Jorrin was staking out the main path through the forest leading to the Snook. He had heard a consignment of goods was due to be delivered. In the afternoon, he saw six men leading horses over the track. They were fully loaded with goods and moved with a lot of noise. Given how dangerous the woods were at the moment, they should have been more careful. Jorrin shook his head. Some movement caught his eye further up a bank of trees. He focussed on the woodland overlooking the path. Men were up there, he could sense it. They moved furtively toward the merchants.
The cut-throats were heavily armed with large swords. They broke out of the undergrowth and stopped the merchants. No resistance was offered, but one man was clubbed to the ground. Jorrin crept through the trees and watched as the merchants were rounded up. The outlaws collected the horses together and one rogue stabbed his sword into an unarmed man, who landed awkwardly on some stones. Other brigands surrounded the defenceless merchants as a hooded figure approached through the trees.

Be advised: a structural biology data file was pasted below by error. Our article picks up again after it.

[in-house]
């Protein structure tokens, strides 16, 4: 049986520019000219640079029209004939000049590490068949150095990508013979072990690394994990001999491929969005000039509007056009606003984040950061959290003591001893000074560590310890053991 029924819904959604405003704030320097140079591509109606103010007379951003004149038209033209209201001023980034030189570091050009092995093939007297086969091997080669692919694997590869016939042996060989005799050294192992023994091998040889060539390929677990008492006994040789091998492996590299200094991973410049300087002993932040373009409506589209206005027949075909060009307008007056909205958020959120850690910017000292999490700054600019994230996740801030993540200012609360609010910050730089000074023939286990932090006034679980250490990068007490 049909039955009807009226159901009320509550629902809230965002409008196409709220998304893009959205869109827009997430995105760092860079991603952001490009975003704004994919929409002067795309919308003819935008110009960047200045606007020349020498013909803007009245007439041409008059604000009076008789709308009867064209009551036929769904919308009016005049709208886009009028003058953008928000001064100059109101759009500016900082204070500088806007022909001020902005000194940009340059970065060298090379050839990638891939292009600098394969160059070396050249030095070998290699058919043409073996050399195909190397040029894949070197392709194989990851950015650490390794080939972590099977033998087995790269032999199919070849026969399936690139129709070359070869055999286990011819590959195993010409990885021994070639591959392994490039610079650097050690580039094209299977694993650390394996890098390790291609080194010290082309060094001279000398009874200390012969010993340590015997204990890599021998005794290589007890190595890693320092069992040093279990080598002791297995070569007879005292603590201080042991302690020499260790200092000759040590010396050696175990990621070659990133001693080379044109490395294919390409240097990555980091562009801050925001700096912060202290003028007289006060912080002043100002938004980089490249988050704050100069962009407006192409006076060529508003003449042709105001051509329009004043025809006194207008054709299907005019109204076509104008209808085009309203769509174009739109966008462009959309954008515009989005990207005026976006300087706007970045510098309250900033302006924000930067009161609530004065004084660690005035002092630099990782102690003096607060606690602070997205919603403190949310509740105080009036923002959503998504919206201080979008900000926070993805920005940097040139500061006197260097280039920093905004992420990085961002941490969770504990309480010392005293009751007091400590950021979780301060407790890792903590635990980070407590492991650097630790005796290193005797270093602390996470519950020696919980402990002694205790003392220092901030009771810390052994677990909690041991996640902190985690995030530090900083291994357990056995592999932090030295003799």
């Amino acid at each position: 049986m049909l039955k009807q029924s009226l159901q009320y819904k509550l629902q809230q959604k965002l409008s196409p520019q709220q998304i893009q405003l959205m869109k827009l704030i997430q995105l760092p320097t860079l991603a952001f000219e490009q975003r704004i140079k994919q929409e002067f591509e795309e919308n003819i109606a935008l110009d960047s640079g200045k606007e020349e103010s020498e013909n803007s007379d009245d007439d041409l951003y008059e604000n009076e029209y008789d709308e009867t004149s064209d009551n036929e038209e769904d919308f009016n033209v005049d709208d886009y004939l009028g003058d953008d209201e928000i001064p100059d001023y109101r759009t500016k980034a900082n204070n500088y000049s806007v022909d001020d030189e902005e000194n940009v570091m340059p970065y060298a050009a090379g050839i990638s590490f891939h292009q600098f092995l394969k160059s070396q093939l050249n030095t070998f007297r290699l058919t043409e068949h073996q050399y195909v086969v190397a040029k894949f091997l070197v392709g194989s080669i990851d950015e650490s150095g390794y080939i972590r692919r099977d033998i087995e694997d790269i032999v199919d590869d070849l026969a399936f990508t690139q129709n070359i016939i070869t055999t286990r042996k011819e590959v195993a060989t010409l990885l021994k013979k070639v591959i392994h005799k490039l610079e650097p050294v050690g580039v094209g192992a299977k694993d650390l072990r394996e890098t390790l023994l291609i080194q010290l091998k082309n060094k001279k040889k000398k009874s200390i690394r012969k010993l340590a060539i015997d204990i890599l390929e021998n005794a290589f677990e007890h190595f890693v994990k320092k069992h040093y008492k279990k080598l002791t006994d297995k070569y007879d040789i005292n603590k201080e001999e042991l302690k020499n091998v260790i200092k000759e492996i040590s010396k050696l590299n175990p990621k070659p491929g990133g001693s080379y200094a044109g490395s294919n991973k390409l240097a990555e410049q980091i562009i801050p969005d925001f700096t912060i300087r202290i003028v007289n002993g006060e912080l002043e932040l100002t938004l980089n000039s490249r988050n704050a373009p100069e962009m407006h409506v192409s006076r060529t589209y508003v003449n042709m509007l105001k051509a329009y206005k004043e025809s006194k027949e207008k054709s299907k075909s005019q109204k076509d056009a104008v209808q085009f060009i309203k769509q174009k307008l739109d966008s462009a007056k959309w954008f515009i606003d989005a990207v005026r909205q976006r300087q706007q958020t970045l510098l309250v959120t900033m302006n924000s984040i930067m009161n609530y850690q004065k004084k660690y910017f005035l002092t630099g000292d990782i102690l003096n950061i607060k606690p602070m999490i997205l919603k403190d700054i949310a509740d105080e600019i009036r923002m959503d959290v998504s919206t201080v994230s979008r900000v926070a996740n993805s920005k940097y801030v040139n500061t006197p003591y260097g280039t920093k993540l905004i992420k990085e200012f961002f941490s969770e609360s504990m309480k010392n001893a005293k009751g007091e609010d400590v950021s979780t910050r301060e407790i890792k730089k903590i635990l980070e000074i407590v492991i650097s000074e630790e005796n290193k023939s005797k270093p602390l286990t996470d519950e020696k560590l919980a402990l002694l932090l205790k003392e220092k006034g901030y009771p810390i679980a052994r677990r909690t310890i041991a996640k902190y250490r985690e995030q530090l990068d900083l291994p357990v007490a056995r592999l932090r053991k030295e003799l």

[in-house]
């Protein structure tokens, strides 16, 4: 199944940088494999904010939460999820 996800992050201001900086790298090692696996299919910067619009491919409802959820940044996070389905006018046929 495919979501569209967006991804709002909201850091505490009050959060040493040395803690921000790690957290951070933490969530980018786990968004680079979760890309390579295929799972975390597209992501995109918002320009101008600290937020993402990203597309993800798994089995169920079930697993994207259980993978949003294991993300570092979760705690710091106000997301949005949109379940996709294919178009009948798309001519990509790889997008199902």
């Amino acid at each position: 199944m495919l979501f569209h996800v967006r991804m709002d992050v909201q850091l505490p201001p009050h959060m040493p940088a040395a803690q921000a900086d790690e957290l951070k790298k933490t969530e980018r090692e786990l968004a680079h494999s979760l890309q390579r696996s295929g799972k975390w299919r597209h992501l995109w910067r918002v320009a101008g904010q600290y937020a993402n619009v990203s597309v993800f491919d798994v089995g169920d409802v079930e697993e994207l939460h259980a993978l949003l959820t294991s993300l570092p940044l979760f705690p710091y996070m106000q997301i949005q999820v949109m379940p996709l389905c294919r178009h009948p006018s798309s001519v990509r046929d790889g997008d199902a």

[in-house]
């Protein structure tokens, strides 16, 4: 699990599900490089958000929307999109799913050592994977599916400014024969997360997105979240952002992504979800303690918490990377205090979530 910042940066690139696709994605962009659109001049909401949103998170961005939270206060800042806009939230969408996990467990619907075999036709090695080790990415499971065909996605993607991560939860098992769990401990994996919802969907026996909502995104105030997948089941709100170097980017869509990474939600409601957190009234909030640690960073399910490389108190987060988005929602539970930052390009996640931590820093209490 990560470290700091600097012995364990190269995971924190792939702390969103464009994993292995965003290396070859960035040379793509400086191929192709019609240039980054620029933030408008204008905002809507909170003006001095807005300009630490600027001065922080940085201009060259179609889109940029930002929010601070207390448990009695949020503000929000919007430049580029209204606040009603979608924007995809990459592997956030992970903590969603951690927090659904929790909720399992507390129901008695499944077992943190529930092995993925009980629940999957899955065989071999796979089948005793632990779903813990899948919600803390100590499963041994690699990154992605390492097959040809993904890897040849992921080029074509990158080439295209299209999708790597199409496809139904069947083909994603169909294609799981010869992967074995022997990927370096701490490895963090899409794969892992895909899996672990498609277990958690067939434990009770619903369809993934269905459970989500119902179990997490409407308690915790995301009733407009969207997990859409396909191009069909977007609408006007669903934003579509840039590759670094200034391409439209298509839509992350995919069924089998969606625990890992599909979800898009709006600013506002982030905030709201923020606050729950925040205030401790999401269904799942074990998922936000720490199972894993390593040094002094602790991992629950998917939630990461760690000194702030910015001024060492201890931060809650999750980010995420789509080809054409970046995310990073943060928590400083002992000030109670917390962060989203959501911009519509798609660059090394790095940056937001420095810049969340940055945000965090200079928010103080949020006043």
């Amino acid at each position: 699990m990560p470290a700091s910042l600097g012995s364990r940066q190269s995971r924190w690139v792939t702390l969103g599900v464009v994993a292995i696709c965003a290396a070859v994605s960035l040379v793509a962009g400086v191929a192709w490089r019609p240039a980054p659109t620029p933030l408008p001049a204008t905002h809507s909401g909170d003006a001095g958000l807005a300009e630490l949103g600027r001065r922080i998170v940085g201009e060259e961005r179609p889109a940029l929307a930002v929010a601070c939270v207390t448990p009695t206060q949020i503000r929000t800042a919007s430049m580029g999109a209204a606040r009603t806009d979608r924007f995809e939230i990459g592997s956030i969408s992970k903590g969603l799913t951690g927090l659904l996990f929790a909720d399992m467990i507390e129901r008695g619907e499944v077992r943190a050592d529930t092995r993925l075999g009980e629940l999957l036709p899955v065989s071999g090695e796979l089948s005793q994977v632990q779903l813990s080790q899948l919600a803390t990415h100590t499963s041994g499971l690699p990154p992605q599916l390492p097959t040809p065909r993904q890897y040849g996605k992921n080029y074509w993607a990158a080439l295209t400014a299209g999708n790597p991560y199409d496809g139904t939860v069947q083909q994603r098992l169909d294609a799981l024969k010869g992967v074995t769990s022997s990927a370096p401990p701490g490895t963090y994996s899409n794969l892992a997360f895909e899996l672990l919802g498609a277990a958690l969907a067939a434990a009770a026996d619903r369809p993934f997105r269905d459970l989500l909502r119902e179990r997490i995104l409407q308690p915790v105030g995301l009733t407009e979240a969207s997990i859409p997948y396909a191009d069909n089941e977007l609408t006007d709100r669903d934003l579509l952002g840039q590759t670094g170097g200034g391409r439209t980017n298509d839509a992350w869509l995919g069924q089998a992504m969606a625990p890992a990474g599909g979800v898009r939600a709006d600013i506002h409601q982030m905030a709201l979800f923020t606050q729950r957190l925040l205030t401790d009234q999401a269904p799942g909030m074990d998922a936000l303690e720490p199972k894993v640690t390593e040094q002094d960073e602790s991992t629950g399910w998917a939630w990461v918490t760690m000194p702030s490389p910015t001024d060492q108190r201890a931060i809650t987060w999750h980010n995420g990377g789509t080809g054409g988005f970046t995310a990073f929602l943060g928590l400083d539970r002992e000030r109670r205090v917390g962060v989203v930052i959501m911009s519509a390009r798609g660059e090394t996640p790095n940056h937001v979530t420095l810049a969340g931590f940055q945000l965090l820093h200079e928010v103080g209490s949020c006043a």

The thieves swivelled around and saw it was just one man. He wore a hood and had a sword. They smirked as the biggest raider ran at Jorrin, screaming a blood-curdling war cry. As the man swiped his sword, Jorrin ducked low. The sword smacked into the earth. Without breaking his step, Jorrin smacked the hilt of his sword into the attacker, who collapsed. Jorrin walked on as another bandit ran in, but his sword was stopped dead. Somehow, Jorrin flicked the other man’s sword away and kicked him in the stomach. As the would-be robber bent forward, Jorrin’s knee smashed into the man’s chin. He was out cold before he hit the ground. The other two brigands looked at each other as Jorrin still moved foward. They ran up the hill and away.
The petrified merchants huddled together and stared at the hooded figure. No one could see his face, but one fell to his knees and pleaded for his life. Another sobbed, “Take it all, just let us live.”
“I don’t want your wares. Get up.” Jorrin leant over the man who had taken a sword strike from the raider. He felt for a pulse. “This man’s stilll alive. Put him on a horse and get him to the village over there for help.”
The merchants nodded and got their man onto a horse. As they were ready to leave, they thanked the hooded man and asked for his name. But he did not answer and just walked into the forest. The merchants made it to the Snook and got medical help for the injured man. In the ale house, they told their tale about the mysterious hooded figure who cut through the bandits. No one knew who he was or why he saved them.